Lucky Bamboo – Dracaena sanderiana

The “Lucky Bamboo” really isn’t a bamboo even though it may resemble one – its actually Dracaena sanderiana.

Whatever you want to call this “lucky plant” it has opened up a whole new way for people afraid of or carry the “brown thumb” badge with them, along with adding some green with unusual flair to their interior space.

Numerous questions come in concerning the novelty plant – Lucky Bamboo.

There isn’t much on the net dealing directly with the care of this plant… it can still experience some pest problems but there is more on the web than you may think.

The “Lucky Bamboo” has been marketed and “grown” basically as a hydroponic plant, in a decorative container with rock, marbles, polished stones to keep the plant upright and water in the bottom… no soil.

Lucky Bamboo Plant Care

lucky bamboo 2 stems in vase

The best way to describe this one of a kind green interior houseplant care requirements – minimal.

All that’s required is regular cleaning of the leaves (you should do that on all indoor office plants) , change the water weekly, place in areas with lots of light but without direct sunlight.

Every month remove the plant from its pot, wash the plant and roots off thoroughly – and place the “bamboo plant” back in the pot after it has been itself washed and the water replaced.

Dracaena sanderiana is not a large plant like Dracaena Massangeana – the corn plant.

The canes are harvested and cut into much smaller lengths just as many Dracaenas. The tops are waxed off to help stop the entry of fungus or rot.

The plants or canes are then grouped together creating some unique looks. The “Lucky Bamboo” sort of combines the production methods of Dracaena Massangeana and the flexibility of Dracaena Marginata … it’s all in this care guide.

So what can you do specifically or what should you be aware of in caring for your Dracaena sanderiana – “Lucky Bamboo”?

Beware of Fluoride Problems

Right off we know that many Dracaenas can have fluoride problems, and where does most of the fluoride problems come from?

Our water… use good clean pure water, try to stay away from the tap water.

If you’re going to use tap water let it sit out over night to allow the chlorine to evaporate, it won’t remove the fluoride but the chlorine can also damage the plants.. 

Most of the care recommends changing the water every 3-7 days, so you can see good water is important for these plants to do well.

Next, we know that high salts can burn the leaves of Dracaenas.

Most of our salt build ups come from adding liquid fertilizers to the water. You’ll also find salts in your city water.

Stay away from fertilizing these plants all together.

Again you see the importance of a good clean water source.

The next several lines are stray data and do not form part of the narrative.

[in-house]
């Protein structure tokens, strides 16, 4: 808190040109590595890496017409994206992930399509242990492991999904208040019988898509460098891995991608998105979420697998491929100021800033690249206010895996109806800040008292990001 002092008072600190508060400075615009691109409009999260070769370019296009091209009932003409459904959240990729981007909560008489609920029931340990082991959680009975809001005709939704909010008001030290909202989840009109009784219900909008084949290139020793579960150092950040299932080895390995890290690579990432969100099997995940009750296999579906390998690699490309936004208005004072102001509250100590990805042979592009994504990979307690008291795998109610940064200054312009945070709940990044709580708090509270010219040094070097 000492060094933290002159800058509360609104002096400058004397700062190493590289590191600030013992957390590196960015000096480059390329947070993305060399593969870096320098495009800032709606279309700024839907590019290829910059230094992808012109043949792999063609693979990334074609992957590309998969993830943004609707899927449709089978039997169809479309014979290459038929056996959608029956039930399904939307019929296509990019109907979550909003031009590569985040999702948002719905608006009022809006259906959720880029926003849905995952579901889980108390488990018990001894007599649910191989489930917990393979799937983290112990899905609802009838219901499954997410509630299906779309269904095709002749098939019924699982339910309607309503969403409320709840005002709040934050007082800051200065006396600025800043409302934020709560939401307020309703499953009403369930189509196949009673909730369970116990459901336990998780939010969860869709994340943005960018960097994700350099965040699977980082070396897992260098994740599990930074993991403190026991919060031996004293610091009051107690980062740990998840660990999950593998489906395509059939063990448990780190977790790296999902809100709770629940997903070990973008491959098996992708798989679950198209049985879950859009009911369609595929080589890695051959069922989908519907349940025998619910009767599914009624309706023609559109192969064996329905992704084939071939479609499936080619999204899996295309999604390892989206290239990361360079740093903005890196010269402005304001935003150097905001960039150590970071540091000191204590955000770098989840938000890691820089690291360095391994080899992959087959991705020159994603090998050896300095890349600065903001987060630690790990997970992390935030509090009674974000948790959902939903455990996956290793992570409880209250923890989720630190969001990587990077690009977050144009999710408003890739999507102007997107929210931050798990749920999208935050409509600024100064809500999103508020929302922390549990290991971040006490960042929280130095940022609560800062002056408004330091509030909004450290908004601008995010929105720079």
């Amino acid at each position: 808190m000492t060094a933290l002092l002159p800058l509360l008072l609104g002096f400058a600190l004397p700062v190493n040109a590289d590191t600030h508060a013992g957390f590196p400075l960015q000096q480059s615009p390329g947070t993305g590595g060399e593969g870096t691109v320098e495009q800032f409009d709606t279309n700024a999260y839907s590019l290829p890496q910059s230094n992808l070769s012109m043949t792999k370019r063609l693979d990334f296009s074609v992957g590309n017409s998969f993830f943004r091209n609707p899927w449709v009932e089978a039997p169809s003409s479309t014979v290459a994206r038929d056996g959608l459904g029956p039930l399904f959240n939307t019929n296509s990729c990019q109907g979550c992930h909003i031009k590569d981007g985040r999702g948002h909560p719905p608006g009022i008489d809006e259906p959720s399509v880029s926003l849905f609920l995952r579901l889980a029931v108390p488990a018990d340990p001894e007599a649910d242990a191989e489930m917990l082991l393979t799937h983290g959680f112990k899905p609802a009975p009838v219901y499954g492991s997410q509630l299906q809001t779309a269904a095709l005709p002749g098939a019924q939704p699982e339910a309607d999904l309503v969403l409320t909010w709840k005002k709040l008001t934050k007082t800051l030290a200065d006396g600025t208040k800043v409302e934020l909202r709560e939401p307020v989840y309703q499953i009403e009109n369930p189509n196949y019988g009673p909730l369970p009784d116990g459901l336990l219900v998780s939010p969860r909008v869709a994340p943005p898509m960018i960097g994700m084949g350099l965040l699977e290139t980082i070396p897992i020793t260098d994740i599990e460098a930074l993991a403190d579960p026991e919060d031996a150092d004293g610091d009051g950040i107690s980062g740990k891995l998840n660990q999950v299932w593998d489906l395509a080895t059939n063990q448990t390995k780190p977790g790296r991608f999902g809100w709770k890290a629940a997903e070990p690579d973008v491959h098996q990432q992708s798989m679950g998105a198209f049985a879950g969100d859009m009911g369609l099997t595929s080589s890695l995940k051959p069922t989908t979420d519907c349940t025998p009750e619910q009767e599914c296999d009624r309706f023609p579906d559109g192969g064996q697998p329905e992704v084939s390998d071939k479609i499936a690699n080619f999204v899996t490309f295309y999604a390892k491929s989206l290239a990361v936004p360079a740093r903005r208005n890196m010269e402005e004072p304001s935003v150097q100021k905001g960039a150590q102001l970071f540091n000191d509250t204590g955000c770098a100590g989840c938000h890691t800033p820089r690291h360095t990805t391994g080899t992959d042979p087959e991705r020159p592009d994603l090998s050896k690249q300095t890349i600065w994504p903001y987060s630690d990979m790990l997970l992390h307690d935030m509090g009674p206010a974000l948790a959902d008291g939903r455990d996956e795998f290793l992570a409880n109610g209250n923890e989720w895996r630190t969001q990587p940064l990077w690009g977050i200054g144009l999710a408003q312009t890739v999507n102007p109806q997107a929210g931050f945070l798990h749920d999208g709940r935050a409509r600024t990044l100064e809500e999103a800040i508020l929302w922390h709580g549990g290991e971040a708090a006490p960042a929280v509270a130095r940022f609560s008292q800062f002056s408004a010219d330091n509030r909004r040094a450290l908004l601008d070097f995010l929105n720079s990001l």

From all my growing experience and observations the “Lucky Bamboo” does best in good lighting but not direct sun.

Remember it’s a novelty plant not a 6 foot specimen and doesn’t have the same demands.

How about when the plant grows too much and you want to take a cutting or cut the cane.

Handle it just the way you’re currently growing your “Lucky Bamboo”. Place the new cutting in a small pot with some rock and keep it moist until roots appear.

There are claims that the “Lucky Bamboo” can live for years and I don’t doubt it. Just about any plant can be enjoyed for years with proper care.

Just in case you’re wondering if “Lucky Bamboo” is that much different that the more familiar and commercially grown Dracaenas.

Other than being a different variety and grown or presented in an unusual way… NO. You’ll find Dracaena massangeana marketed in a similar fashion as… “Lucky Tree Logs”.

It’s really no different. Most Dracaenas could be produced this same way. Size is the real issue.

If people were really interested in buying cane of other varieties to give it a “Lucky Bamboo” drop us a line and we’ll see if some growers of traditional cane would be interested in supplying it.

You’re complete Dracaena care here.

Lucky Bamboo – Canes & Arrangement Has Meaning

The number of canes and size the plants in an arrangement is not left to chance.


The number of stairs the plants form bring unique meanings:

  • Three stairs bring happiness, health and a long life
  • Five stairs stimulate the 5th elements of life
  • Six stairs bring health
  • Eight stairs bring development and prosperity
  • Ten stairs symbolize perfection and fulfillment
  • Twenty-one stairs bring a powerful blessing

They make a wonderful gift for a home or office, everyone loves the unusual look, combined with easy care and long lasting display.

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{ 3 comments… read them below or add one }

Renee July 18, 2010 at 1:09 pm

Should I cut off all the yellowed leaves, or will they turn green again? And there is a white residue on the stalks. Should I try to clean that off, and how. My plant is in a tall vase with just water and these jell things. Thanks for your help. Renee

LAURIE HEIZMAN July 31, 2010 at 4:40 pm

HI, I HAVE A VERY SMALL LUCKY BAMBO PLANT IN A TINY JAR SOUROUNDED WTIH ROCK……….DO I TRANSPLANT IT AND IF SO…WITH WHAT KING OF SOIL AND HOW BIG A POT. WE COULD REALLY USE THE HELP………….THANK YOU…..BILL & LAUIE hEIZMAN

Kenneth September 2, 2010 at 3:36 am

I have a couple lucky bamboo plants 1 of them already has the spirual look to it the other one is small and stright,i was wondering how you get them to start growing with the spirualing instead of just growing stright.

sinceraly yours
Kenneth